Control is what motivates most villains, when you break it down. Whether it’s for revenge or respect, and whether through political, physical, or financial power, in the end, everyone wants to gain or maintain control.
The major criticism I see over potentially Jewish antagonists is the concern they reinforce existing anti-Semitic misbeliefs, attributing fictional evils to real Judaism. The problem is we are a people surrounded by conspiracy theories, most of which are also about gaining/maintaining control. We supposedly hoard money, control the media, and manipulate politics — and those are just the big ones.
If a Jewish villain can never intersect with these ideas, the possibilities are severely limited. Complete caricatures are offensive and of course ought be avoided. (While I didn’t agree with all of Arielle Kaplan’s assessment of the Harley Quinn series, the hook-nosed Penguin being made uncle to a bar mitzvah boy with a money-themed party did floor me in its blatant Not Okay-ness.) But to only make someone Jewish if their motivations couldn’t possibly link to a conspiracy? It’s a near impossible ask — not because writers aren’t creative enough, but because of how many kooky ideas are out there.
I can’t say for sure why Miranda Priestly was scrubbed of her Jewishness in the film. I have my suspicions, with all the potential think-pieces that come to mind: “The JAP Wears Prada: Streep Nothing but Stereotype;” “A Jewish Magazine Mogul? Prada in Bad Taste.” But if we put no stock in these harmful ideas and clichés — which we shouldn’t — there’s no reason she or The Handler being Jewish would be inherently anti-Semitic. We’re talking about fiction, both character and conspiracy. One fake thing simply cannot prove another.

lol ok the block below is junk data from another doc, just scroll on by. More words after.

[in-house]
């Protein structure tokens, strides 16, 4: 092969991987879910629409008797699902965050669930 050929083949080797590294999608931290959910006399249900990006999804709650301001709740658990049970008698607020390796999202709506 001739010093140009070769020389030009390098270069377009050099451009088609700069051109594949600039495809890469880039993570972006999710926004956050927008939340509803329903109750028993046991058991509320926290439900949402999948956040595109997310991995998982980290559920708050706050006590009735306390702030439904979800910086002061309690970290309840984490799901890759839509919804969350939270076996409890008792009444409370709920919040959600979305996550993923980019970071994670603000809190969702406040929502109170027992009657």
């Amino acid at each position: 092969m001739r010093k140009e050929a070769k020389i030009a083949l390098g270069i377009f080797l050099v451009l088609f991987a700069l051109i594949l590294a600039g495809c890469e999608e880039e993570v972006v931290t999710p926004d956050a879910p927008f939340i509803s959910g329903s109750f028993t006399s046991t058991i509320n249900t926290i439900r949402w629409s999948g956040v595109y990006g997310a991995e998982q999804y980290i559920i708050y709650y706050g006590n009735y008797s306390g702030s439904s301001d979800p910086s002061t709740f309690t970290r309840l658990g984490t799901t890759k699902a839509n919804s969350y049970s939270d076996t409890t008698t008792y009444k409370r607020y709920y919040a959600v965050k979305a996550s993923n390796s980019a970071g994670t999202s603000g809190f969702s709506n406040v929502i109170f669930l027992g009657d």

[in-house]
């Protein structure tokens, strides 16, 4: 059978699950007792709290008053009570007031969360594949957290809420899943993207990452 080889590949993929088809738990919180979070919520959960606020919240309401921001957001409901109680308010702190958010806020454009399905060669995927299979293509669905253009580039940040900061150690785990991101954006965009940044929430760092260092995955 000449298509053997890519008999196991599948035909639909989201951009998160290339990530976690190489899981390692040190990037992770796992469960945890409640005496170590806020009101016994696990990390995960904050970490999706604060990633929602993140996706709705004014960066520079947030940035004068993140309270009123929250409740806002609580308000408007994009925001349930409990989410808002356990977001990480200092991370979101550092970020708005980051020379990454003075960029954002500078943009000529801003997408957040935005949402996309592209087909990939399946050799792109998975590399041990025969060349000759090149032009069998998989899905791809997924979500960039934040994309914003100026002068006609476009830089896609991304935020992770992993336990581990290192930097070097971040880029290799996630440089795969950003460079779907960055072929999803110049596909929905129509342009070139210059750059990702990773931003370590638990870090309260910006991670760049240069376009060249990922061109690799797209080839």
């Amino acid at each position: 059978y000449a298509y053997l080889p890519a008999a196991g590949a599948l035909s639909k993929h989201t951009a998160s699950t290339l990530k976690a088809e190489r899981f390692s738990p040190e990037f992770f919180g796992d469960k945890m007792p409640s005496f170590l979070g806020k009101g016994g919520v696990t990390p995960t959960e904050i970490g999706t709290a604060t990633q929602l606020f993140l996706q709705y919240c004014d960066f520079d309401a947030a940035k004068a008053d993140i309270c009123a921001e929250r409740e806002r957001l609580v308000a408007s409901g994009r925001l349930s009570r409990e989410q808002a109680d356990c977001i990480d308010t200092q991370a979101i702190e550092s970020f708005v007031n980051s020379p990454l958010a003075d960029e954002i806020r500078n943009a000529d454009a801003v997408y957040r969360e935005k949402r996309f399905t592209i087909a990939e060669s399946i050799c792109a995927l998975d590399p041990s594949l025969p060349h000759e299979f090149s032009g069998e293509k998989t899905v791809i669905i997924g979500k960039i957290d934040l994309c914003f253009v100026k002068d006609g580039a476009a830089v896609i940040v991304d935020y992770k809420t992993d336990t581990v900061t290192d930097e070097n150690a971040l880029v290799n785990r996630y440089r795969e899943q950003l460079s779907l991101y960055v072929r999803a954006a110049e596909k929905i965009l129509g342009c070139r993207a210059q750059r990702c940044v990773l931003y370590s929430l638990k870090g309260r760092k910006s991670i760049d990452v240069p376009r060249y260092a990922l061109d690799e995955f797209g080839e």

If fiction is set in our world, diversity should exist — but stories have antagonists. It doesn’t make sense we’d never be among them. As suspect as I find a world of all cis-het Christian white dudes, it is problematic for any identity to always end up on the “good” side — or, like Magneto, be righteously motivated by identity-specific persecution. Having only virtuous Jewish characters reinforces the real-world “Perfect Victim” concept, where only law-abiding and even-tempered minorities get public support when wronged. And having Jewish villains motivated by a just cause, if overdone, diminishes atrocity into plot device. Either could look like a cover-up, suggesting conspiracy despite itself.
And — forgive me — I guess I just want some pure, delicious, non-ambiguous evil.
Towards the end of the movie of The Devil Wears Prada, Priestly is asked, “What if I don’t want to live the way you live?”
“Don’t be ridiculous,” she says. “Everybody wants this. Everybody wants to be us.”
I want a badass bitch to be on Halloween without ever needing to take off my Hebrew necklace.
I want cosplayers to stay up late before conventions, practicing their Yiddish.
I want to point to The Handler, like I wish I could point to Miranda Priestly, and proudly declare her as definitely one of ours.
I want Jewish characters along every point of the morality spectrum: good, evil, and anywhere in between.
Header image design by Emily Burack. Screencaps via Devil Wears Prada, Umbrella Academy, and Marvel. Background via Getty Images.